Barrett Did Not Include Her Work As One Of Two Lead Attorney’s Defending A Steel Magnate Accused Of Driving A Major Pennsylvania Hospital System Into Bankruptcy. According to NBC News, “U.S. Supreme Court nominee Amy Coney Barrett did not include on her Senate Judiciary disclosure forms a notable case in which she was one of two lead attorneys: defending a Pittsburgh steel magnate accused of helping drive a major Pennsylvania Hospital System into bankruptcy. Coney Barrett, whose experience as a practicing attorney is limited to about two years beginning in 2000, worked on the case for at least six months beginning in June of 2000, according to court documents in Pacer, a database of electronic court records.” [NBC News, 10/9/20]
The Case Barrett Failed To Disclose Involved One Of The Largest Nonprofit Bankruptcies In U.S. History, At $1.5 Billion And Spurred Numerous Investigations. According to NBC News, “The case was ultimately settled as part of a separate civil suit in which she was not listed. Yet it involves one of the largest nonprofit bankruptcies in U.S. history, at $1.5 billion, which prompted numerous investigations including a criminal probe.” [NBC News, 10/9/20]
There Was No Reason To Omit The Case Given The Significant Length Of Time She Appeared To Have Worked On It Relative To Her Brief Time As A Practicing Attorney. According to NBC News, “Given her limited experience as a practicing attorney, it wouldn’t be usual to have such a short list, said Prof. Stephen Gillers of New York University, an expert in ethical rules and judges. Yet, there’s also no reason to omit the case given the significant length of time she appears to have worked on it relative to her overall work experience as a practicing attorney. ‘The fact that a client is for some reason disreputable would not impede her confirmation. Prominent firms represent disreputable people,’ said Gillers.” [NBC News, 10/9/20]
Barrett’s Failure To Disclose The Case Led To Criticisms That Her Full Record Has Not Been Transparent Amid A Hastened Confirmation Process For A Lifetime Appointment. According to NBC News, “The omission is fueling criticism from Democrats about whether the candidate’s full record is transparent amid a hastened confirmation process for a lifetime appointment to the nation’s highest court. ‘Donald Trump is trying to hide the real Amy Coney Barrett from the American people — her extreme positions on Roe v. Wade, her record of attacking the Affordable Care Act and now her significant involvement in the largest nonprofit bankruptcy in American history,’ said Kyle Morse, a spokesman for American Bridge 21st Century, a Democratic research group that informed NBC about the case.” [NBC News, 10/9/20]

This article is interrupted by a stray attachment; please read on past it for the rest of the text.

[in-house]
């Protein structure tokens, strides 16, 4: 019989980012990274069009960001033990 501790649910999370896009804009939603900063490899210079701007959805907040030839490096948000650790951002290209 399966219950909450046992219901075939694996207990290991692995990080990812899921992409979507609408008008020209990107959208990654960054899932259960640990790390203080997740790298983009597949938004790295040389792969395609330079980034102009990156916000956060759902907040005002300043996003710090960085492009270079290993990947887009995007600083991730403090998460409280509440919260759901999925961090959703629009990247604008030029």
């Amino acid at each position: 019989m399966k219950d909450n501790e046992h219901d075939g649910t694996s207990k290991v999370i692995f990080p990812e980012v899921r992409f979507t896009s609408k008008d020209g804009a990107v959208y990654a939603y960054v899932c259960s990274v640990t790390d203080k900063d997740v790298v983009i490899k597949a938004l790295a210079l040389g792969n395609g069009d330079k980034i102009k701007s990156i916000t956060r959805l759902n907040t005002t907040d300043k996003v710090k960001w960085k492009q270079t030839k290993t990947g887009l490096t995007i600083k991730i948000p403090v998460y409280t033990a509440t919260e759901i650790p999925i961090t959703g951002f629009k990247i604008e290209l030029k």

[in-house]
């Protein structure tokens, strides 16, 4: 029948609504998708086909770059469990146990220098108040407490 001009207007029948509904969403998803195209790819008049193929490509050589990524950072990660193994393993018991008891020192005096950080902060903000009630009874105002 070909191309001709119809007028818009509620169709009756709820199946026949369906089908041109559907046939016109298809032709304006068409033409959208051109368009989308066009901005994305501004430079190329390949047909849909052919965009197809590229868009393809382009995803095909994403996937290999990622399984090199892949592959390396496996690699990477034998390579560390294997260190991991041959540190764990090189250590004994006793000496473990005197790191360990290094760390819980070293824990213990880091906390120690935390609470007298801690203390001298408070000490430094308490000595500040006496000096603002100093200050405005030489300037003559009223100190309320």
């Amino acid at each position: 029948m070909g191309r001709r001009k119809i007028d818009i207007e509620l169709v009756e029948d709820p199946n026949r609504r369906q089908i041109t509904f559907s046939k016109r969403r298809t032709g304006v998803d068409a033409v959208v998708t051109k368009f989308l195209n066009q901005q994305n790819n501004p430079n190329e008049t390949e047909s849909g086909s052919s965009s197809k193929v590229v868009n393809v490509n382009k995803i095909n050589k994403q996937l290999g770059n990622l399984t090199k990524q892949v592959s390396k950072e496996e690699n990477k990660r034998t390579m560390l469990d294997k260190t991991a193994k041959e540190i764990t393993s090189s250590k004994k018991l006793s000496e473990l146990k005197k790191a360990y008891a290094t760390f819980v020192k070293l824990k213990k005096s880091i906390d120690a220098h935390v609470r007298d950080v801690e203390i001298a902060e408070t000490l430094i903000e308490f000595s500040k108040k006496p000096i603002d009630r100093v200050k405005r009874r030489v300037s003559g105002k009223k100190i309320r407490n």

Feinstein And Senate Judiciary Democrats Wrote Letter To Barrett About Press Reports That She Failed To Disclose Her Work In Tenet Health System Bankruptcy Case As Required By Question 17 Of The SJQ And Noted It Was “Highly Unusual For Any Judicial Nominee--Particularly A Supreme Court Nominee--To Decline To Identify Ten Litigated Matters In Response To Question 17.” According to the letter, “Finally, press reports have also revealed that Judge Barrett failed to disclose to the Committee her legal work as one of two lead attorneys who defended a Pittsburgh steel magnate accused of orchestrating the bankruptcy of a major Pennsylvania hospital system. The case, Tenet Health System Philadelphia, Inc. v. Abdelhak, was the largest non-profit health care bankruptcy in the country at the time. Question 17 in the SJQ directs nominees to “[d]escribe the ten most significant litigated matters you personally handled, whether or not you were the attorney of record.” Judge Barrett listed only three matters in response to Question 17 and, notably, omitted her involvement in the Tenet case. It is highly unusual for any judicial nominee – particularly a Supreme Court nominee – to decline to identify ten litigated matters in response to Question 17.” [Senate Judiciary Democrats Letter, 10/11/20]